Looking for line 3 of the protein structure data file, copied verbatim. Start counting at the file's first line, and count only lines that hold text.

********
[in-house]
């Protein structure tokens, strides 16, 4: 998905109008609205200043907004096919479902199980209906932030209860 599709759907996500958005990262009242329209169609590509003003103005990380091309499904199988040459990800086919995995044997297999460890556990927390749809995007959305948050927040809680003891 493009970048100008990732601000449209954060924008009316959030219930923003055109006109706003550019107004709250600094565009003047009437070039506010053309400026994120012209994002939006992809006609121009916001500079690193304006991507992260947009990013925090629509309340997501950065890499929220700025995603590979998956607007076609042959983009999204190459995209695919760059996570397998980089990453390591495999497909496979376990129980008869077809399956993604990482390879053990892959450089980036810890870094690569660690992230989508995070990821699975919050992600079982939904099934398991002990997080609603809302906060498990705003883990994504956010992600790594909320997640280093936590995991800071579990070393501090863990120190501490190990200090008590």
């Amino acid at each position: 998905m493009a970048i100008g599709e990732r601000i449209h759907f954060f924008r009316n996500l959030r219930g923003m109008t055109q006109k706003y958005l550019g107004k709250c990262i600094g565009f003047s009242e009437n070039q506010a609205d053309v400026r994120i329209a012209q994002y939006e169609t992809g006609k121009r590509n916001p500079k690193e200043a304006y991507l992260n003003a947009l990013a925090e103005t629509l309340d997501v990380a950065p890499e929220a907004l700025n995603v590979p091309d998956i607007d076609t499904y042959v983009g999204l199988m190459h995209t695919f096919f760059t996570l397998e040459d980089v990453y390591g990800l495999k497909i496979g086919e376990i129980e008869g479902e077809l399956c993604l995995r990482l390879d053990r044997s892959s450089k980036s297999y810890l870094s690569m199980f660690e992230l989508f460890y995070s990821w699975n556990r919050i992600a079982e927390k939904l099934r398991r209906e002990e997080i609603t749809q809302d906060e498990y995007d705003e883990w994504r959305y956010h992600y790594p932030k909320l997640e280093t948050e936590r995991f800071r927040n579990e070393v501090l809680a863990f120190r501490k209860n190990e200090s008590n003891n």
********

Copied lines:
């Amino acid at each position: 998905m493009a970048i100008g599709e990732r601000i449209h759907f954060f924008r009316n996500l959030r219930g923003m109008t055109q006109k706003y958005l550019g107004k709250c990262i600094g565009f003047s009242e009437n070039q506010a609205d053309v400026r994120i329209a012209q994002y939006e169609t992809g006609k121009r590509n916001p500079k690193e200043a304006y991507l992260n003003a947009l990013a925090e103005t629509l309340d997501v990380a950065p890499e929220a907004l700025n995603v590979p091309d998956i607007d076609t499904y042959v983009g999204l199988m190459h995209t695919f096919f760059t996570l397998e040459d980089v990453y390591g990800l495999k497909i496979g086919e376990i129980e008869g479902e077809l399956c993604l995995r990482l390879d053990r044997s892959s450089k980036s297999y810890l870094s690569m199980f660690e992230l989508f460890y995070s990821w699975n556990r919050i992600a079982e927390k939904l099934r398991r209906e002990e997080i609603t749809q809302d906060e498990y995007d705003e883990w994504r959305y956010h992600y790594p932030k909320l997640e280093t948050e936590r995991f800071r927040n579990e070393v501090l809680a863990f120190r501490k209860n190990e200090s008590n003891n």